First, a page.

Legislation to restrict interest and fees on payday loans and consumer leases needs to be passed to protect the vulnerable, the co-ordinator of No Interest Loans Scheme Tasmania says.
A Senate committee last month released a report into financial products targeting Australians at risk of financial hardship, recommending a review into the "chronic underreporting of malpractice", a code of practice for buy now, pay later schemes and more funding for regulatory bodies.
The inquiry found these financial products - such as rent-to-own and payday loans - posed "oversized risk … specifically to Australians in financial hardship" and regulation was limited.
NILS Tasmania contributed to the inquiry, citing an example of a Centrelink-reliant mother-of-three from Northern Tasmania being signed up to five concurrent rent-to-own deals that would cost 300 per cent above the retail value.
NILS Tasmania co-ordinator Rick Tipping said the industry had seen "exponential growth" in recent years, and draft legislation was ready for greater consumer protections but there was little will from the government.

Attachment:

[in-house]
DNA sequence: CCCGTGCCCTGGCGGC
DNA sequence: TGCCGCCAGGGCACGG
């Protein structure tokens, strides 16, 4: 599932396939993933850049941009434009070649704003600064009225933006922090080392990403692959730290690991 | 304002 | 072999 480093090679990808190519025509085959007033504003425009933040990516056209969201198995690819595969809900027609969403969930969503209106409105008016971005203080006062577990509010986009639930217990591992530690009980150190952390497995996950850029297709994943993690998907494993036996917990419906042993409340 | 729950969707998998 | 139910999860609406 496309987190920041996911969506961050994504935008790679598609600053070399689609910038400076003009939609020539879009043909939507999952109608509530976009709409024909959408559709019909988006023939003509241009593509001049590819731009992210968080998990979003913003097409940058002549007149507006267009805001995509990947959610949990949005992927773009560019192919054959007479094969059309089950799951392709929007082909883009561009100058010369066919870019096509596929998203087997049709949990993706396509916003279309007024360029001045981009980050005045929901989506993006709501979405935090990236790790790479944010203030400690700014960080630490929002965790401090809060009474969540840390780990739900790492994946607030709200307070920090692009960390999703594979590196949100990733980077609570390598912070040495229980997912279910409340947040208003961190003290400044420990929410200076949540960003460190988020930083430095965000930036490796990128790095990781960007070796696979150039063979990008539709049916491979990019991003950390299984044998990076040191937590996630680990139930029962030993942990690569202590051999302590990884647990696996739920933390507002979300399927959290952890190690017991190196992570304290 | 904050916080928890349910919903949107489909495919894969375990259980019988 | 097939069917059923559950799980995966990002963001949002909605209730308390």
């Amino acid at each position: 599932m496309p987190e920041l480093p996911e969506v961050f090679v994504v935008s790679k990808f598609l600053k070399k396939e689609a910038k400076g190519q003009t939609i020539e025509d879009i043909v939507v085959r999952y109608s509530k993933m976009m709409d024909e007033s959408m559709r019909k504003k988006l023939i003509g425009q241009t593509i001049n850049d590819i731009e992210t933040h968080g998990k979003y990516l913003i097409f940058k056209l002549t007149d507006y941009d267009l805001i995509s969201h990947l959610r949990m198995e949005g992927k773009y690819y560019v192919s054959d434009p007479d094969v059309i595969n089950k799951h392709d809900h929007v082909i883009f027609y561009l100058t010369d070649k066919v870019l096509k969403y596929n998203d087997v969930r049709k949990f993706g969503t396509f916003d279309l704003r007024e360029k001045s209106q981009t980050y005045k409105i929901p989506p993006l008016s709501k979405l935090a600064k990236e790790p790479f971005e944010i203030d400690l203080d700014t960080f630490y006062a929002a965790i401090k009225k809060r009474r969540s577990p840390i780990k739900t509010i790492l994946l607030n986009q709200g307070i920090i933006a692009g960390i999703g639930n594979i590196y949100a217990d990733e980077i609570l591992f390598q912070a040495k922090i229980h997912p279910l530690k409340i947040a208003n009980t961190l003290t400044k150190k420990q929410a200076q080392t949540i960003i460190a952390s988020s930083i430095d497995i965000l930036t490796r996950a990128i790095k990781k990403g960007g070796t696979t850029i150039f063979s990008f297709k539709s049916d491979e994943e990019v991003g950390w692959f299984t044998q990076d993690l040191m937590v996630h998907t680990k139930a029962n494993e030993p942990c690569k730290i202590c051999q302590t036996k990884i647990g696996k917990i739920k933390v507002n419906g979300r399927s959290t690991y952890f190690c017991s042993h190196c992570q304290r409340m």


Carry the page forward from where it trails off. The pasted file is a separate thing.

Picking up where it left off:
"People who are living on very low incomes don't really spend a lot of time thinking about the consequences of taking on these risky debt products because they don't have any choices about taking them on," he said.
"They're managing with great difficulty on very low incomes … you do what you have to do to survive."
Mr Tipping said it was vital that consumers had protections to avoid being signed up to multiple deals at once, with no possibility they could make the repayments.
"If you look at the contracts, they have very fine print - pages and pages of fine print. If you're living in the moment, you're just going to sign on the bottom line," he said.
The report also recommended greater funding for organisations such as NILS and Step-Up, and their promotion in Centrelink service centres.
The inquiry - dominated by Labor and the Greens - found that the worst examples of predatory behaviour targeting the vulnerable came from marginal credit products such as payday loans and consumer leases.
In one example, a Centrelink recipient who purchased a clothes dryer through a consumer lease was paying an 884 per cent equivalent interest rate.
The Consumer Action Law Centre found "the vast majority of payday lenders charge the maximum amount permitted by legislation" in regards to interest.
In a dissenting report, Coalition senators argued their "open banking" regime would improve consumer outcomes by giving them greater access to their own data.